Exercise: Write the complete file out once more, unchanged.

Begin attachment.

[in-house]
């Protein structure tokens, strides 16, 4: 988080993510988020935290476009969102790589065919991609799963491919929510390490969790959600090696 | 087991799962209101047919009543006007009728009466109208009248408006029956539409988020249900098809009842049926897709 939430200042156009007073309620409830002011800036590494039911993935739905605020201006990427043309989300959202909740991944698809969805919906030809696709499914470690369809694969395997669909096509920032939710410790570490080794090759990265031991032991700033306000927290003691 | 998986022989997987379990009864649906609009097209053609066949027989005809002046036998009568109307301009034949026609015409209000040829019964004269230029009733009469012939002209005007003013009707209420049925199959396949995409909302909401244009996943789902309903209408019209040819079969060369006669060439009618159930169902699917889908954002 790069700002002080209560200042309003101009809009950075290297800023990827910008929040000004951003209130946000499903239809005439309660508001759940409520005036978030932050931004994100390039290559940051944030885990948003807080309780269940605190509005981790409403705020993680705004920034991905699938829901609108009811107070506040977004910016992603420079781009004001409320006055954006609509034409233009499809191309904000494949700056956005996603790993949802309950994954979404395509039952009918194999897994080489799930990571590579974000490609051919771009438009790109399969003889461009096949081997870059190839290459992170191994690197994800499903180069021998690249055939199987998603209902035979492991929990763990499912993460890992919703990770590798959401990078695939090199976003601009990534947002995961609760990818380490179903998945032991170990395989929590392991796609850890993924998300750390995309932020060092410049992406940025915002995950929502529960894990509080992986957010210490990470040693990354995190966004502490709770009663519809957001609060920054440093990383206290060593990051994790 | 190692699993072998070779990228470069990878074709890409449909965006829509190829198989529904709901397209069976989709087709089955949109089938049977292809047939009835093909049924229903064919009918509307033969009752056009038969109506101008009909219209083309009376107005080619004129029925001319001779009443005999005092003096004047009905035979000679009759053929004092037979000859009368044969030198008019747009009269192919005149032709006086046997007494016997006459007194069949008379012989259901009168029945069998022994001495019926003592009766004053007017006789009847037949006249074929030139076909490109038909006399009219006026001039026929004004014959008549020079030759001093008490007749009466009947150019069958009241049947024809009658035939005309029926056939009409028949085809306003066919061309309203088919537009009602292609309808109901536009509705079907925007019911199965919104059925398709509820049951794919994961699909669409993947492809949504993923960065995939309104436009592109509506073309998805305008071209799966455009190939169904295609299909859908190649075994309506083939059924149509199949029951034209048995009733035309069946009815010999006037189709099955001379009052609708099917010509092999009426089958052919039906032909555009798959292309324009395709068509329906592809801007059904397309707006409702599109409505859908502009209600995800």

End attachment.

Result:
[in-house]
């Protein structure tokens, strides 16, 4: 988080993510988020935290476009969102790589065919991609799963491919929510390490969790959600090696 | 087991799962209101047919009543006007009728009466109208009248408006029956539409988020249900098809009842049926897709 939430200042156009007073309620409830002011800036590494039911993935739905605020201006990427043309989300959202909740991944698809969805919906030809696709499914470690369809694969395997669909096509920032939710410790570490080794090759990265031991032991700033306000927290003691 | 998986022989997987379990009864649906609009097209053609066949027989005809002046036998009568109307301009034949026609015409209000040829019964004269230029009733009469012939002209005007003013009707209420049925199959396949995409909302909401244009996943789902309903209408019209040819079969060369006669060439009618159930169902699917889908954002 790069700002002080209560200042309003101009809009950075290297800023990827910008929040000004951003209130946000499903239809005439309660508001759940409520005036978030932050931004994100390039290559940051944030885990948003807080309780269940605190509005981790409403705020993680705004920034991905699938829901609108009811107070506040977004910016992603420079781009004001409320006055954006609509034409233009499809191309904000494949700056956005996603790993949802309950994954979404395509039952009918194999897994080489799930990571590579974000490609051919771009438009790109399969003889461009096949081997870059190839290459992170191994690197994800499903180069021998690249055939199987998603209902035979492991929990763990499912993460890992919703990770590798959401990078695939090199976003601009990534947002995961609760990818380490179903998945032991170990395989929590392991796609850890993924998300750390995309932020060092410049992406940025915002995950929502529960894990509080992986957010210490990470040693990354995190966004502490709770009663519809957001609060920054440093990383206290060593990051994790 | 190692699993072998070779990228470069990878074709890409449909965006829509190829198989529904709901397209069976989709087709089955949109089938049977292809047939009835093909049924229903064919009918509307033969009752056009038969109506101008009909219209083309009376107005080619004129029925001319001779009443005999005092003096004047009905035979000679009759053929004092037979000859009368044969030198008019747009009269192919005149032709006086046997007494016997006459007194069949008379012989259901009168029945069998022994001495019926003592009766004053007017006789009847037949006249074929030139076909490109038909006399009219006026001039026929004004014959008549020079030759001093008490007749009466009947150019069958009241049947024809009658035939005309029926056939009409028949085809306003066919061309309203088919537009009602292609309808109901536009509705079907925007019911199965919104059925398709509820049951794919994961699909669409993947492809949504993923960065995939309104436009592109509506073309998805305008071209799966455009190939169904295609299909859908190649075994309506083939059924149509199949029951034209048995009733035309069946009815010999006037189709099955001379009052609708099917010509092999009426089958052919039906032909555009798959292309324009395709068509329906592809801007059904397309707006409702599109409505859908502009209600995800």